As the two-day Nato summit in Vilnius draws to a close, President Zelensky has softened his criticism for European and North American member states’ hesitancy to admit Ukraine.

Article 5 of Nato’s charter obliges members to defend each other if attacked. Were Ukraine to join during the current conflict with Russia, all Nato nations would have to declare war on Russia.

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Yesterday (July 11), Zelensky made allegations that there was “no readiness” to invite Ukraine, calling the lack of clarity “unprecedented and absurd”.

Following today’s talks, Zelensky was far more conciliatory about the outcome of the summit, saying he understood the delay because “nobody is willing to have a world war”.

Russia reacts mockingly as Nato calls for patience

Nato’s official line is that Ukraine will become a member “when allies agree and conditions are met”. Speaking at a press conference earlier this afternoon, Secretary General Jens Stoltenberg went a step further to say Ukraine is “closer to Nato than ever before”.

But Zelensky, tweeting prior to Stoltenberg’s comments, implied Nato was withholding Ukraine’s membership as a bargaining chip in talks with Moscow. He said “a window of opportunity is being left to bargain Ukraine’s membership in Nato in negotiations with Russia. And for Russia, this means motivation to continue its terror. Uncertainty is weakness”.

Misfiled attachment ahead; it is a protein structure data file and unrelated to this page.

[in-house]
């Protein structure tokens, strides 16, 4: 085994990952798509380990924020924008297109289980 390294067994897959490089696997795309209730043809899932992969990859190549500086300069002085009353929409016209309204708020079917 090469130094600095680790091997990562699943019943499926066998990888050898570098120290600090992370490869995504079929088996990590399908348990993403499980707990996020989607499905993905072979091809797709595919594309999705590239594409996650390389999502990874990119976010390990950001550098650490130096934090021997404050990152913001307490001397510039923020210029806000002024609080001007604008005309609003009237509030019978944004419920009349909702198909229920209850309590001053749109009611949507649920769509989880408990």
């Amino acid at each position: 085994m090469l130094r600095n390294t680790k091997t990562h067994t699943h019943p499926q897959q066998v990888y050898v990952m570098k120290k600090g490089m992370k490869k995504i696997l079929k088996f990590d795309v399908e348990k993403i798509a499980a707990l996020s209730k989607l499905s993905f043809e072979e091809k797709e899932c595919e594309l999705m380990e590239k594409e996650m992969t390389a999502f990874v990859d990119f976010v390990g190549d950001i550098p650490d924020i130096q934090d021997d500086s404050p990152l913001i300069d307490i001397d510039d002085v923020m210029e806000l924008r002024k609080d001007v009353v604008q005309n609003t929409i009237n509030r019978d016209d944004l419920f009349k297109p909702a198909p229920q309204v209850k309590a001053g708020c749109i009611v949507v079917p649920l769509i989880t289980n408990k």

Russian state television has capitalised on the disagreements to portray the summit as a total failure for Kyiv.

While the VGTRK (the All-Russia State Television and Radio Broadcasting Company) has been gloating about Ukraine’s delayed accession, G7’s long-term security guarantees for Ukraine have elicited a more threatening response. Dmitry Peskov, Vladimir Putin’s spokesperson, told the BBC it would be a mistake and very dangerous for any country to offer security guarantees to Ukraine.

Meanwhile, government newspaper Rossiyskaya Gazeta (Russian Gazette) bolstered the Kremlin narrative that Nato is an offensive, rather than responsive, military alliance set on destroying Russia. The front page said Nato is on the “war path” and returning to “Cold War schemes”.

While refraining from any specific timeline, Nato has outlined the possibility of Ukraine skipping a step in the Membership Action Plan – the entry process followed by other member countries, most recently including North Macedonia in 2020 and Finland in April.

The potential fast-track of Ukraine’s request will be closely scrutinised by Bosnia and Herzegovina, Sweden and Georgia, which have all declared aspirations for Nato membership.

UK Defence Secretary tells Ukraine to show “gratitude”

Held in Lithuania’s capital, the summit was attended by leaders from all 31 Nato member states.

UK Defence Secretary Ben Wallace urged Kyiv to show more “gratitude” following Zelensky’s comments and renewed weapons requests. Wallace emphasised the billions of dollars’ worth of weapons western states have funnelled into Ukraine’s war efforts, saying “we’re not Amazon”.

Since the start of 2022, the UK has provided $6.6 billion in military assistance for Ukraine, surpassed in bilateral military aid only by the US ($42.8 billion) and Germany ($7.5 billion). But, despite Wallace’s remarks, Rishi Sunak has tweeted his strong support for Ukraine’s Nato accession, while Biden promised Zelensky “we’re going to make sure you get what you need.”